Former premier Su Tseng-chang (蘇貞昌), the hotly tipped favorite in the Democratic Progressive Party’s (DPP) chairperson election, was on the defensive yesterday in the final televised debate ahead of the May 27 vote, after his detractors focused on a series of incidents that brought into question his integrity and humanity.
The heated discussion between the five candidates was led by former DPP chairperson Hsu Hsin-liang (許信良), who was accused of turning the political contest into an “anti-Su” event.
Last Sunday, Hsu said that as a provincial councilor in the now-defunct Taiwan provincial assembly in 1982, Su had rejected a request by then-Taiwan provincial government chairman Lee Teng-hui (李登輝) to skip a question-and-answer session to see his son, who had died that day.
Su’s office, alongside a number of politicians and historians, dismissed the accusations and said what Hsu said contained factual errors.
However, Hsu yesterday reiterated the authenticity of the accusation, saying that the story had been circulating among former provincial councilors for years despite the fact that he may have stated the details incorrectly.
Former DPP legislator Chai Trong-rong (蔡同榮) repeated his accusation that Su unilaterally decided to run in the 2010 Taipei mayoral election, leaving then-DPP chairperson Tsai Ing-wen (蔡英文) with no choice but to run in New Taipei City (新北市), where the DPP had planned to nominate Su.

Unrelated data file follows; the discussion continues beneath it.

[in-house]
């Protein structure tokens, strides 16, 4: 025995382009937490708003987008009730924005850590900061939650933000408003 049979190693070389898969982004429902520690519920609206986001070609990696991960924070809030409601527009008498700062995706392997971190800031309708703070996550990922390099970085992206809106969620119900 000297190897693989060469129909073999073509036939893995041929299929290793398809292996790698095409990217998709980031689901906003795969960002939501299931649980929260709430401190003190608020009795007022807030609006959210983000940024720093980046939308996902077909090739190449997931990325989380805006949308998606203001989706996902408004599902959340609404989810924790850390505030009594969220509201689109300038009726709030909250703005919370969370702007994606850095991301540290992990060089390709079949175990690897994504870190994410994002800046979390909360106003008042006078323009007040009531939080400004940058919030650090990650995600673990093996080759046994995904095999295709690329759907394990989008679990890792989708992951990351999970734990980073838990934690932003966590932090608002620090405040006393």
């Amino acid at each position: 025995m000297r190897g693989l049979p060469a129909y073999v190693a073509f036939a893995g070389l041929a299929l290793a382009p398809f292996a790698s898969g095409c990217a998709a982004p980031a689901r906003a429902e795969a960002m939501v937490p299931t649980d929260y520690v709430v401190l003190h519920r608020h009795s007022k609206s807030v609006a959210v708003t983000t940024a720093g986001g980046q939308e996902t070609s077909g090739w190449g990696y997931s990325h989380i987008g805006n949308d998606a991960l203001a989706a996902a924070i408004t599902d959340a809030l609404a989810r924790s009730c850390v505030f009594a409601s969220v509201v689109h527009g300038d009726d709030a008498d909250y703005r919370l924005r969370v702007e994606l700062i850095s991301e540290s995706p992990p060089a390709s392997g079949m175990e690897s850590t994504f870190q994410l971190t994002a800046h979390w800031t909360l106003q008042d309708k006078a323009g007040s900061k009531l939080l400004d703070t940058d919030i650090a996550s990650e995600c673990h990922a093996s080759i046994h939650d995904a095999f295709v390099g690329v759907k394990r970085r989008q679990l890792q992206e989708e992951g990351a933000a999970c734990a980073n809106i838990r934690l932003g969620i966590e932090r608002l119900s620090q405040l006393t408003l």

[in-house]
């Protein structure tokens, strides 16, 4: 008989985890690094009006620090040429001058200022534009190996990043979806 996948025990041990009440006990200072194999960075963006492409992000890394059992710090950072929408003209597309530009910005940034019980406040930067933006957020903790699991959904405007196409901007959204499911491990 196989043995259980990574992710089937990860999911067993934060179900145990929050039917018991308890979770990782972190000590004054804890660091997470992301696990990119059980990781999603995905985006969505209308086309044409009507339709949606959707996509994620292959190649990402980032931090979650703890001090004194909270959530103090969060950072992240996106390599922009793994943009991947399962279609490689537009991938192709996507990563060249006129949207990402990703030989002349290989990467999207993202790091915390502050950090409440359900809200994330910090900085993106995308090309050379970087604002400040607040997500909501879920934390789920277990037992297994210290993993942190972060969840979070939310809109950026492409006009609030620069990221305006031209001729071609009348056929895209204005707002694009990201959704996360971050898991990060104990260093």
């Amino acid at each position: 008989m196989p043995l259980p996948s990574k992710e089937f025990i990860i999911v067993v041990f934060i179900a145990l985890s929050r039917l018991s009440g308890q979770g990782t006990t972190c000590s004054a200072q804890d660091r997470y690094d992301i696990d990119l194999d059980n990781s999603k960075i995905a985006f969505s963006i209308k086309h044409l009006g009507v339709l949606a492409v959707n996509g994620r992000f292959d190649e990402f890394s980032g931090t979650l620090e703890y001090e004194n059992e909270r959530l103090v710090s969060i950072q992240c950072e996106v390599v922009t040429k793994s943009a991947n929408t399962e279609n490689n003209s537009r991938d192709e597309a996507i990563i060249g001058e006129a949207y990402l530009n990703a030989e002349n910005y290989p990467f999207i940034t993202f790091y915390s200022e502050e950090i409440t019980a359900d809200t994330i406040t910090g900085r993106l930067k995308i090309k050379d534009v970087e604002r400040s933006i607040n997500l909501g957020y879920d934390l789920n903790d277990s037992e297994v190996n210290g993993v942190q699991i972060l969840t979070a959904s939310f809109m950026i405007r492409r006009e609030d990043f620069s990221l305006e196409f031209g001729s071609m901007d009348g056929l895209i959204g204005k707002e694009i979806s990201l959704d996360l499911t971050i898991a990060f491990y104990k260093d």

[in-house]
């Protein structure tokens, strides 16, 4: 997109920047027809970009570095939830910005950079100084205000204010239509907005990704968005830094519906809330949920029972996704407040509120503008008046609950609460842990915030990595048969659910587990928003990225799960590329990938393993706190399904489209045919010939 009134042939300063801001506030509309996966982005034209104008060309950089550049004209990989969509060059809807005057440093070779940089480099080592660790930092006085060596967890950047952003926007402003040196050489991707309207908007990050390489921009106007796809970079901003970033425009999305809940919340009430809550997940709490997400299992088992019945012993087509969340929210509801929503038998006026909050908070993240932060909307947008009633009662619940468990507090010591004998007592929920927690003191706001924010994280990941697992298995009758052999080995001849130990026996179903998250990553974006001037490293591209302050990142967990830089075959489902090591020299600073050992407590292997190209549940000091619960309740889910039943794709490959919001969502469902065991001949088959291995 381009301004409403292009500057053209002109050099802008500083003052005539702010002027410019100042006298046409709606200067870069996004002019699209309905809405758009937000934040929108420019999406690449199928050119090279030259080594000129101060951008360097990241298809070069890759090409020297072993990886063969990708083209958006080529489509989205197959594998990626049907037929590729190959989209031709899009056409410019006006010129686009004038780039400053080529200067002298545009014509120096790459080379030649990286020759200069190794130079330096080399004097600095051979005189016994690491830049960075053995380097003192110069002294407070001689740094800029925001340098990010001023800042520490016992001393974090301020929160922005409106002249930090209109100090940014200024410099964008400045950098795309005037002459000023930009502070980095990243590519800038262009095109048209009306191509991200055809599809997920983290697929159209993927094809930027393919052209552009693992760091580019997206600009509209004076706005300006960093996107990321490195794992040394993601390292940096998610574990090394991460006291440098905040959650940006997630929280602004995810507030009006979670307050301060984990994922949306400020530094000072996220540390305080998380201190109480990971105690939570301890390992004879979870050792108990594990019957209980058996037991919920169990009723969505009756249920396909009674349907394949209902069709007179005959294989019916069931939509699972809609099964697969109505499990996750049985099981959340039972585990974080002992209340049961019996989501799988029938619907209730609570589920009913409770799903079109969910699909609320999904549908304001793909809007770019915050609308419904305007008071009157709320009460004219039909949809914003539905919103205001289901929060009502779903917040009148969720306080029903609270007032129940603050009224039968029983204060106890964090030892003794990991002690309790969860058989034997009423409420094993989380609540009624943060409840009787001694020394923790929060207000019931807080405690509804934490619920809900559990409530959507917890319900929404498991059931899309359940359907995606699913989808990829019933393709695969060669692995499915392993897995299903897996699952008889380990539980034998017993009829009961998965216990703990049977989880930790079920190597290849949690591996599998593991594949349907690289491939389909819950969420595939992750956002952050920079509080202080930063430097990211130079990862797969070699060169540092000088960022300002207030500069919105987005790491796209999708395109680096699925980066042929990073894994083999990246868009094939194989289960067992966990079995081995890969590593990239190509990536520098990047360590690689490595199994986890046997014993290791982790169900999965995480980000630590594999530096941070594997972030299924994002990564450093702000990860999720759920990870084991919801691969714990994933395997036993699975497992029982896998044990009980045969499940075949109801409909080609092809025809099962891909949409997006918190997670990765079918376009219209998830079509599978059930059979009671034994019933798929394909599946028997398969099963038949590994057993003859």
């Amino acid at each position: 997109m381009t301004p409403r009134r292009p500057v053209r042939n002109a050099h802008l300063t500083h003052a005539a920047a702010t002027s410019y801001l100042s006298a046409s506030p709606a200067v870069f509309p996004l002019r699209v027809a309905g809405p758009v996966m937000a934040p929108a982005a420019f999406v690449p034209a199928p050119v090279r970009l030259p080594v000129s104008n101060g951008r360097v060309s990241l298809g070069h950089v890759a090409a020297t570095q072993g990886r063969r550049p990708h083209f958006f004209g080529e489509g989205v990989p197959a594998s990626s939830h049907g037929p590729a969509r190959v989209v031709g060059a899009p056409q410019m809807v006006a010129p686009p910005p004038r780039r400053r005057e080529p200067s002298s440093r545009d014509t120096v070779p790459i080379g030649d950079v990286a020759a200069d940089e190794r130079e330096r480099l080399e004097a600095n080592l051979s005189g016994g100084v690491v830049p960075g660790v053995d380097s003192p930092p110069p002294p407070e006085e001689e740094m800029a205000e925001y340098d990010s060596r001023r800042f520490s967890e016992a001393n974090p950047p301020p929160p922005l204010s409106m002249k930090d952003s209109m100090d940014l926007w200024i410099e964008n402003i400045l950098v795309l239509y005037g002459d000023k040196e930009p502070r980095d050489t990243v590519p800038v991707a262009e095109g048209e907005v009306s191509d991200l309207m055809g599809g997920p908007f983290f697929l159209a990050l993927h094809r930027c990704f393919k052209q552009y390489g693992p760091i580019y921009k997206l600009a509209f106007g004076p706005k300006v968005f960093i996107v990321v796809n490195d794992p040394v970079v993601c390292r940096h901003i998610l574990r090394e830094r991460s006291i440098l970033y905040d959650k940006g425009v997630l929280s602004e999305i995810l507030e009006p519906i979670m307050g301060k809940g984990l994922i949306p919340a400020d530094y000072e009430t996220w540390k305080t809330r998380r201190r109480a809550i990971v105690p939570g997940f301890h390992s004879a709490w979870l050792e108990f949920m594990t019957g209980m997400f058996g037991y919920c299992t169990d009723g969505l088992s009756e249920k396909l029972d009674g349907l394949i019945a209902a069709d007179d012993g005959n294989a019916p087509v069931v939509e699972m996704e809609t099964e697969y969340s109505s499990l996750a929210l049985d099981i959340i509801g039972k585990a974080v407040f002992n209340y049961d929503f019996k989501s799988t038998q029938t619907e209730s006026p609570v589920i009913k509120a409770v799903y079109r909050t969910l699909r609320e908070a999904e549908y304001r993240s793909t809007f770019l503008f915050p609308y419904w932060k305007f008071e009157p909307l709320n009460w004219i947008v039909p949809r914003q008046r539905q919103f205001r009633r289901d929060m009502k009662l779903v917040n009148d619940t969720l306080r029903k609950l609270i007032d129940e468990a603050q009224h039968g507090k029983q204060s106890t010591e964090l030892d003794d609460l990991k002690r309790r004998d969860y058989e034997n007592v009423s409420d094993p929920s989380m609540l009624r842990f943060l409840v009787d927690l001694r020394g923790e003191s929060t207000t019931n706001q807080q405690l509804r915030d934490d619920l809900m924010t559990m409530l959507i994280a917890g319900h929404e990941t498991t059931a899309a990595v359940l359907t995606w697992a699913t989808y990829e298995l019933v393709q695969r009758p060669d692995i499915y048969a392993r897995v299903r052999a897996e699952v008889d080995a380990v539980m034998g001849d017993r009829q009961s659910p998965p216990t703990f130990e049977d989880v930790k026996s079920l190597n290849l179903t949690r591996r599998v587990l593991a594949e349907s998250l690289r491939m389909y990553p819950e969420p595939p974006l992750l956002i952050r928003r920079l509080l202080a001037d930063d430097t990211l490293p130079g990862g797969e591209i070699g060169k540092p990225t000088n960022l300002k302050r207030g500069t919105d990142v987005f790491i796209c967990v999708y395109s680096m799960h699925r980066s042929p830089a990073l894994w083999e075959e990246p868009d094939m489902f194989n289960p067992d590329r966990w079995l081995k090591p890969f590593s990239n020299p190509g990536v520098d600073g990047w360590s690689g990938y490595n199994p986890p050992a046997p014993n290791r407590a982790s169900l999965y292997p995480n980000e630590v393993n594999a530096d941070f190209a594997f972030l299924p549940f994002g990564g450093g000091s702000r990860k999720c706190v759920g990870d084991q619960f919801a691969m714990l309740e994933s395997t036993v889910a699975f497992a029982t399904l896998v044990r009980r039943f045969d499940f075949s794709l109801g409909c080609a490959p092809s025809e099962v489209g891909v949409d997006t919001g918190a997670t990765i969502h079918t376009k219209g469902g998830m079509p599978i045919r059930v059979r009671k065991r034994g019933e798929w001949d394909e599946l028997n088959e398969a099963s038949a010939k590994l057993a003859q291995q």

Su would not be a good leader for the party because of his “dishonesty, detriment to party unity and high possibility of the New Tide faction’s continuous dominance of the DPP’s national headquarters,” Chai said.
The former premier chose not to respond to Hsu’s accusation on stage, but answered Chai’s criticisms, saying that he only “expressed his wish to run in Taipei and later had fought a glorious battle in the election.”
Forbearance and an encouraging mentality are imperative for the DPP, Su said, adding that he had tried to adjust himself over the years to make up for his “thoughtlessness and brashness” in the past.
Su sidestepped another hot issue in the debate, which addressed whether or not he intended to run in the 2016 presidential election. Su said that for now his candidacy is not an issue.
The public would not like a party talking about the 2016 presidential election when it lost this year’s election just four months ago, he said.
Su added that the only thing on his mind was to do a good job as party chairperson during the two-year term and to win the 2014 seven-in-one elections, which would lay the foundation for the DPP’s prospects for winning the “big one” in 2016.
The other four candidates, including former vice premier Wu Rong-i (吳榮義) and former Tainan County commissioner Su Huan-chih (蘇煥智), pledged not to run in 2016 with Hsu publicly endorsing Tsai’s second try for the presidency.
With much of the attention focused on Su, platforms presented by the candidates to reform the DPP and the party’s China policy were barely mentioned.
All candidates called for party unity and agreed that the DPP should strengthen its organization at the grassroots level. They also said the DPP would have to increase collaboration and communication with civic groups and “stand on the same side as the people.”
They also shared similar views on the party’s future direction, saying that the DPP should recover the long lost spirit of its political heyday, when it was a party that would do whatever it takes to fight for its ideals and social justice.